Discussions of this nature tend to be controversial, so a reminder here to please be civil and respectful in the comment section.

    

  “I’m not advocating violence against TERF’s but I am saying y’all need to stop playing the victim when you’re named that because you treat transgender people like shit, you don’t need special treatment because people called you out on that.”

  The criteria for “treating like shit” seems…

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With Insurers on Board, More Hospitals Offer Transgender Surgery

This is why transgender conferences are often so highly sponsored by companies and business associations, in contrast to the work of anti-gender feminists. It is especially excellent for the careers and finances of surgeons. See this STC category for more articles on this.

 

At the Wall Street Journal, Sumathi Reddy writes:

Surgery is becoming more available for transgender people as a growing number of academic centers and hospitals offer the procedure and insurance companies provide coverage.

Stacey Parsons, a 45-year-old from Kent, Ohio, had genital surgery in August at Cleveland Clinic, which last year launched a transgender-surgery-and-medicine program. For years the procedure was unattainable for Ms. Parsons because it costs upward of $20,000 and was rarely covered by insurance.

Other medical centers also have begun offering transgender surgeries, including Boston Medical Center, Oregon Health & Science University in Portland and Mount Sinai Hospital in New York City. Baltimore’s Johns Hopkins Hospital, which had one of the first such centers in the 1960s, is in the process of re-establishing a transgender program and will begin accepting patients by early next year. Previously, patients wanting transgender surgeries had to seek them out through private-practice plastic surgeons or in countries such as Thailand.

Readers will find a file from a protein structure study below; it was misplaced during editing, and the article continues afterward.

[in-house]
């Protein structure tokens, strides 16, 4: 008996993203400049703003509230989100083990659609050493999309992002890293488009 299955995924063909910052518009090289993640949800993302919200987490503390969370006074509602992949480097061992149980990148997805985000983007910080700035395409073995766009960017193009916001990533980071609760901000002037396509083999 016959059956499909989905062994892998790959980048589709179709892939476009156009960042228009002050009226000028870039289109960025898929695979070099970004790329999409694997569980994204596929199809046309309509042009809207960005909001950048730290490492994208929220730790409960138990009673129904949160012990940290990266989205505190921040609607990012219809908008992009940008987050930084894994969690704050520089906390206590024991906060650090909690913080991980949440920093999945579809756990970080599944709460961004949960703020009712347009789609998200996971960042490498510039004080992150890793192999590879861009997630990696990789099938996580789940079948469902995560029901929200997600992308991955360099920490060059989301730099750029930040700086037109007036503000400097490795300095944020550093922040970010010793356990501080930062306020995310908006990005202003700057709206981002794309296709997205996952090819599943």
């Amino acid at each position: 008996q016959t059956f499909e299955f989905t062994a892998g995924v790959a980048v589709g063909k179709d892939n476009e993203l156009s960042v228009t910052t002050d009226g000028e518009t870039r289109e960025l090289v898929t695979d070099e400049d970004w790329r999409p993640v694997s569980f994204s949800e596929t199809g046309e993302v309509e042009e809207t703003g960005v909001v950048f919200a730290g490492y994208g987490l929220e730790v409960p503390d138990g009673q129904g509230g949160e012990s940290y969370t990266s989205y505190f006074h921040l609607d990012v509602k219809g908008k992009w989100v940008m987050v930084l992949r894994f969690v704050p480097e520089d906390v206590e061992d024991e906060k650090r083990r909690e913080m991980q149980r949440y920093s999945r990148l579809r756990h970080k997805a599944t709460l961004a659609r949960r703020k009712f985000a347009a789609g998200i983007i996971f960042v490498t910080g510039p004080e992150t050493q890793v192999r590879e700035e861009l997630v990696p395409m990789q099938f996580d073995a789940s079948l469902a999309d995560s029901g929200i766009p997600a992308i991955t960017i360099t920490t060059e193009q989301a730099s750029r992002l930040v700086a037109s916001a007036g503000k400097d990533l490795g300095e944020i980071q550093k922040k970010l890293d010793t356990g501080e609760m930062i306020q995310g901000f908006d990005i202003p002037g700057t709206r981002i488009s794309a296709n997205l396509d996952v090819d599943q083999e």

Demand is high, say doctors. Boston Medical Center, which opened its Center for Transgender Medicine and Surgery this year, began performing vaginoplasty, which creates a vagina, earlier in September. It currently has 200 people on a waiting list for the procedure, says Joshua Safer, the transgender center’s director.

“There’s much greater buy-in [for transgender surgeries] in the conventional medical community than there ever was before,” says Dr. Safer.

In 2014, the U.S. government’s Centers for Medicare and Medicaid Services began to allow coverage of transgender-related surgery. Currently, Medicaid programs in 12 states and the District of Columbia cover transition-related care, according to the National Center for Transgender Equality, in Washington, D.C. Many commercial insurers also have begun covering such procedures.

Stacey Parsons shown at Cleveland Clinic, where she underwent transgender surgery in August.Stacey Parsons shown at Cleveland Clinic, where she underwent transgender surgery in August. PHOTO: DUSTIN FRANZ FOR THE WALL STREET JOURNAL

 

Research on the surgeries is mixed. Critics point to a 2011 study published in the online journal PLOS One by researchers at the Karolinska Institute in Sweden that followed more than 300 transgender people after surgery and found they had a higher rate of psychiatric care, suicide and mortality than a control group. But a number of other studies have shown that transgender people undergoing various surgeries report greater quality of life and satisfaction years later. Doctors say with more academic institutions tracking the procedures, higher quality studies in the future should produce more evidence-based outcomes.

Ms. Parsons grew up as Scott Orms. “I never really knew that I was transgender as a child,” she says. “The words weren’t there.” She self-identified as gay when she was younger, but still didn’t feel like she fit in. When she saw the process of transitioning to a woman documented on television in 2004, she realized it was a possibility. “My whole outlook on life changed,” she says.